2. musical works, including any accompanying words

3. dramatic works, including any accompanying music

4. pantomimes and choreographic works

5. pictorial, graphic, and sculptural works

6. motion pictures and other audiovisual works

7. sound recordings

8. architectural works

Another category of works covered in U.S. copyright law, strangely enough is vessel hulls.

I was being facetious above with my joke, but here I am not. This list does NOT include appetizers, entrees, desserts, wines, etc. The chef's roasted pigeon or whatever has nothing to do with copyright law. A judge would first go through this list of 8 categories and throw out a claim of copyright infringement.

The contrary would be absurd if the chef's sweet potato cake were covered by copyright law for 70 years beyond the death of the baker, as the term of copyright is 70 years beyond the death of the creator (in the economic interest of the creator, her children, grandchildren, and great-grandchildren.... whoa, that's a lot of looking after the economic interests of the creator!)


Scorpio

You'll be surprised to find out that Congress is empowered to forcibly sublet your apartment for the summer.

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As I'd said above, the only possibility for an argument that might make taking a photograph of food on a plate into copyright infringement is if food arrangement is a kind of sculpture. Last clause of #5.

It is a stretch. But given the copyright-happy nature of most courts, I'd not feel inane making the argument. After all, even when the statute is explicitly amended to undo a court's insane interpretation of copyright rights, courts find ways around the amendment to get right back to where they started. Google "117 and "mere licensee"" for the details.

edited to remove really ugly sentence and replace it with a prettier one.


Edited by cdh (log)

Christopher D. Holst aka "cdh"

Learn to brew beer with my eGCI course

Chris Holst, Attorney-at-Lunch

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Assuming that plated food is considereed as "sculpture" under copyright law, is taking a photo of that sculpture a violation of the copyright? I could see another identical food plating or sculpture being a violation but a photograph is a totally different medium.


John Sconzo, M.D. aka "docsconz"

"Remember that a very good sardine is always preferable to a not that good lobster."

- Ferran Adria on eGullet 12/16/2004.

Docsconz - Musings on Food and Life

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Yes, Doc, it would be copyright infringement.

Making a "copy" has been extended to mean making a two-dimensional reproduction of a three-dimensional original and vice versa. And if that is not silly enough, it would also be a violation of the copyright holder's monopoly on making derivative works based on their work...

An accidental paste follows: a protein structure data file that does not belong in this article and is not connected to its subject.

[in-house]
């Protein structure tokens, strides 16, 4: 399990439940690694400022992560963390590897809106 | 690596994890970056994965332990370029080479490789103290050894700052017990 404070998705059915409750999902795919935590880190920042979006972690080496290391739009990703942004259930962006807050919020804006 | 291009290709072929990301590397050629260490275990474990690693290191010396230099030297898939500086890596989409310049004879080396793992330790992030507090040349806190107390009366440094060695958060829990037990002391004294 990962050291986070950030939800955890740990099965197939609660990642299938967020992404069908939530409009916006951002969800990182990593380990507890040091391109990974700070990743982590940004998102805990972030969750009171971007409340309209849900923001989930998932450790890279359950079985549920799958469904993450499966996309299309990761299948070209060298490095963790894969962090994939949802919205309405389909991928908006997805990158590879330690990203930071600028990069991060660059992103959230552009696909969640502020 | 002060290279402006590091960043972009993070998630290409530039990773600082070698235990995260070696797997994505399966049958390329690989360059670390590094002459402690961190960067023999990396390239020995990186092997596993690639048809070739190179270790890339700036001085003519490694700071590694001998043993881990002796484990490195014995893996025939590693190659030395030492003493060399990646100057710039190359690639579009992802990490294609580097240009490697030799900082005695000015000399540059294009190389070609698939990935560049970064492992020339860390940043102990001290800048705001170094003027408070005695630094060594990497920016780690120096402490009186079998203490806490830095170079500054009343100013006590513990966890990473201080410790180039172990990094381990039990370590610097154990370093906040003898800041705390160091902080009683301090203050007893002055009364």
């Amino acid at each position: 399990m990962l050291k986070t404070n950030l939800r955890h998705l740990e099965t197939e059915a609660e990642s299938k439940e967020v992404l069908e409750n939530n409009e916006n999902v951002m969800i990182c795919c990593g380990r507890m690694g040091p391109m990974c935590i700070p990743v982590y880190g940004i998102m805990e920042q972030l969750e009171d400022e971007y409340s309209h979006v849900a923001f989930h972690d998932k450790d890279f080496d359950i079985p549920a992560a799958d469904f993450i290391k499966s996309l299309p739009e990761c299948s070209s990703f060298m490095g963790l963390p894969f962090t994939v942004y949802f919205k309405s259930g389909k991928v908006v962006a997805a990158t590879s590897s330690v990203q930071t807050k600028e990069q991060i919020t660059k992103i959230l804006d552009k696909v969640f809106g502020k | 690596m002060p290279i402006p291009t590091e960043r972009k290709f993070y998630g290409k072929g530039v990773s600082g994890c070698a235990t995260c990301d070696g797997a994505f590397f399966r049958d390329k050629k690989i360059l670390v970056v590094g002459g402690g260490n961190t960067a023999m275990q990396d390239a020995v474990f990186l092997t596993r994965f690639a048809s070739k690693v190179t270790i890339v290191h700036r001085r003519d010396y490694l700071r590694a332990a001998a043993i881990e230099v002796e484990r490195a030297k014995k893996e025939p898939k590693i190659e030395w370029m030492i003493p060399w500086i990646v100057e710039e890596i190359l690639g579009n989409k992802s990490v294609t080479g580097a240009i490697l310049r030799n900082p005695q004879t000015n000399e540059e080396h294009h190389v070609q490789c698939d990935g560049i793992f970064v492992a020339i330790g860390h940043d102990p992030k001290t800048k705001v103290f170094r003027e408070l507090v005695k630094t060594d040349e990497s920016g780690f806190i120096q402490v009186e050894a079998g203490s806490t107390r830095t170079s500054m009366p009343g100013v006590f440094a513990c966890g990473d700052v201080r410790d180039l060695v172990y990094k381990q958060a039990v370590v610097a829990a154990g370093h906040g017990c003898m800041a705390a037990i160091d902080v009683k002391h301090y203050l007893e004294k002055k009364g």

Edited by cdh (log)

Christopher D. Holst aka "cdh"

Learn to brew beer with my eGCI course

Chris Holst, Attorney-at-Lunch

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One thing I find satisfying is that while plated food is not given copyright protection, my photographs of plated food are.


Holly Moore

"I eat, therefore I am."

HollyEats.Com

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But food is a physical product so there would also be trademark law. I had to look into that once.

You can't combine two older inventions to make a new one and trademark it. So, for instance, she couldn't combine mashed potatoes and gravy to create a new trademarkable combination. Or roast pork and corn pudding. And I don't think you can trademark vegetables. Maybe donuts . . . :raz:

But I guess if Greenwood really wants to defend her copyright, she could create some sort of gnocchi alphabet soup and spell out an original message on the plate. (Gee, I wonder what that would be . . .)

How did they get their hands on DC's camera, anyway? "Sir, step away from the camera, please. Just set the camera down, sir, and back away slowly." :rolleyes:


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Mary Baker

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Just a reminder: There isn't going to be a court appearance.

The judge will not be dismissing nothing or anything.

The chef did not get her hands on the camera. (If she did, she would not have taken the action that most of us are deploring here, the request for a letter from her lawyer.)

No one punched anybody.

The wife's dress did not go to the drycleaner's due to a huge blood stain.

DC Foodie did not agree not to post photos because there were two goons standing at his doorway when he and his family returned to their home that night.

Noah is fine and has not dyed his hair and is not living under an assumed name.


"Viciousness in the kitchen.

The potatoes hiss." --Sylvia Plath

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This copyright discussion is getting to me.

The law assumes that I am so DISINCLINED to be creative, I need a STRONG economic incentive like copyright. Hence this absurd scenario applies:

I will not so much as write down my ARTISTIC, creative recipe for 3 minute eggs unless I have ironclad guarantees that not only will I be able to receive financial rewards from it, but also my next 3 generations of descendants, who apparently have no inclination to be creative, either, or even fend for themselves!

Where's the soapbox smilie when you need it? :wacko:


Scorpio

You'll be surprised to find out that Congress is empowered to forcibly sublet your apartment for the summer.